Today, Lacework announced the addition of host vulnerability monitoring to the Lacework platform. Ephemeral and immutable compute have changed the economics and velocity of building software, but traditional security approaches have failed to keep up. This includes deciphering which of the millions of known vulnerabilities actually pose a risk to the hundreds of software packages running on thousands of hosts and containers scaling in the cloud.
By utilizing data collected by the Lacework agent and processed in the platform, Lacework’s beta customers of this feature reported saving between 10 and 20 hours of toil a month via the ease of self-served vulnerability scanning in development, and telemetry that removes manual toil of determining which vulnerabilities increase risk vs those that can be ignored.
Lacework’s Active Host Vulnerability Monitoring Update Introduces:
- Monitoring for Ephemeral Hosts at Scale: Telemetry to distill and focus on vulnerabilities in ephemeral and immutable infrastructure.
- A Pre-Flight Check API: Scan a host image (e.g., AWS AMI) for known vulnerabilities before deploying to a live environment.
- Scanning for Active Vulnerabilities: Connect known CVEs with active packages on hosts for live visibility to active packages with associated vulnerabilities.
- Support for CI/CD and Infrastructure-as-Code Integrations: Tighten the feedback loop and shift security left by integrating the Lacework API into GitHub, GitLab, Jenkins, and other workflows. Scroll down for more details.
- Reporting Designed to Help Security Teams Focus on What Matters: Shift security right with tailored reports on new active CVEs, and know definitively when a patch has been applied.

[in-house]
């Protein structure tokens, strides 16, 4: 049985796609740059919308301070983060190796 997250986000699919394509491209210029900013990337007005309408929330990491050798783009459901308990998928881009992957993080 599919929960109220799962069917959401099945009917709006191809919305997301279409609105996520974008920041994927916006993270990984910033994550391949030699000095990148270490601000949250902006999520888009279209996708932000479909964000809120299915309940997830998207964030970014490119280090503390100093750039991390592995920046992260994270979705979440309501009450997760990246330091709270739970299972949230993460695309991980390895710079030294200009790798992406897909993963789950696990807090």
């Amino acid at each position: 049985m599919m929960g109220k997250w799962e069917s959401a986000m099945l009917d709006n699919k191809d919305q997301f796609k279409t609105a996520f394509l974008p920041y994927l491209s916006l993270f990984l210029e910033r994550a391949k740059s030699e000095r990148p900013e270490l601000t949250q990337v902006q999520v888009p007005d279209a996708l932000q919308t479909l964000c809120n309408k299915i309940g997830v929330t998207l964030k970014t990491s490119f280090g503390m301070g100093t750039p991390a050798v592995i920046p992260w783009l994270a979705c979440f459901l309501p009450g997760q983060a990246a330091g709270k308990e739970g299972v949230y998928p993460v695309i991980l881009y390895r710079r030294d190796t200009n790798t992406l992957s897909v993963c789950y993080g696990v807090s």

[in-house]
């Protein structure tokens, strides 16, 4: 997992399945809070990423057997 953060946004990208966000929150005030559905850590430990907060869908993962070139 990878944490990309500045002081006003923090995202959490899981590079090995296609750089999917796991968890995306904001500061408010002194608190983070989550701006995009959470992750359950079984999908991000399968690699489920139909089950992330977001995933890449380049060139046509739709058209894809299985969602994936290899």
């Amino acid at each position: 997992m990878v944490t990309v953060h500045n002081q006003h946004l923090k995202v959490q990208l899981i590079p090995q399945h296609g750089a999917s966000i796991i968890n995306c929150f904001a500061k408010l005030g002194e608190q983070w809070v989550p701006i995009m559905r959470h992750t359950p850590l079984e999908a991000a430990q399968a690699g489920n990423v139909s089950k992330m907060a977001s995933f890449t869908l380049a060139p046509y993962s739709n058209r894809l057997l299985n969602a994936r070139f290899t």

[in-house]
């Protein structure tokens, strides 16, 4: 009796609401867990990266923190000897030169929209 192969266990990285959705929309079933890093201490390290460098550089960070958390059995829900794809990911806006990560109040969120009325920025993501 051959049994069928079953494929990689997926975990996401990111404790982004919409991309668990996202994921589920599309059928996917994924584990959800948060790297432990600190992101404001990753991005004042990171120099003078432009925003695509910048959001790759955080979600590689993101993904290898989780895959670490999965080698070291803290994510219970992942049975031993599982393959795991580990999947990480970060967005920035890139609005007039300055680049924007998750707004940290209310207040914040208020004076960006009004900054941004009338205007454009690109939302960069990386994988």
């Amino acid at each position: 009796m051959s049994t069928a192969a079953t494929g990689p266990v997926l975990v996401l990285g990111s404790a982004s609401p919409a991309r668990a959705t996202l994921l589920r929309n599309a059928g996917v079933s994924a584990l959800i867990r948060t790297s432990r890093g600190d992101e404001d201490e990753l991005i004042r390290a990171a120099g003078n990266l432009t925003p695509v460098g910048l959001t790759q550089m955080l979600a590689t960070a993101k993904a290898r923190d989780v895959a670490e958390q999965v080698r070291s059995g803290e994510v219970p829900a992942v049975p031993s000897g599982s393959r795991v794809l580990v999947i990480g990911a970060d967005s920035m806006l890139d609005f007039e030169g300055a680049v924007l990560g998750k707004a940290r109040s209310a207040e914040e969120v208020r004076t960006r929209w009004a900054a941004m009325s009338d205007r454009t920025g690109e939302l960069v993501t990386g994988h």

- An Updated CLI: CLI updates for self-serve vulnerability scanning and data and a new vulnerability dashboard.
Conduct Comprehensive Vulnerability Checks
Making full use of the National Vulnerability Database as well as vulnerabilities uncovered by our own research team, Lacework Labs, the Lacework platform now checks every package against more than two million CVEs. By checking every package against the full library of CVEs and known threats, we not only catch packages with vulnerabilities that were just released, but we can also even detect package vulnerabilities that were released many years ago. Combined with Lacework’s ability to find and alert on anomalies, this new capability means that Lacework can provide unparalleled detection for known and unknown threats.
Know the Difference Between Vulnerability and Being Vulnerable
A vulnerability is a weakness in a software system. Organizations become vulnerable when a vulnerability is exploited in an attack that leverages that vulnerability. Modern cloud security is about balancing risk and reward. While having a vulnerability isn’t great, the risk factor increases significantly once the vulnerability is in production.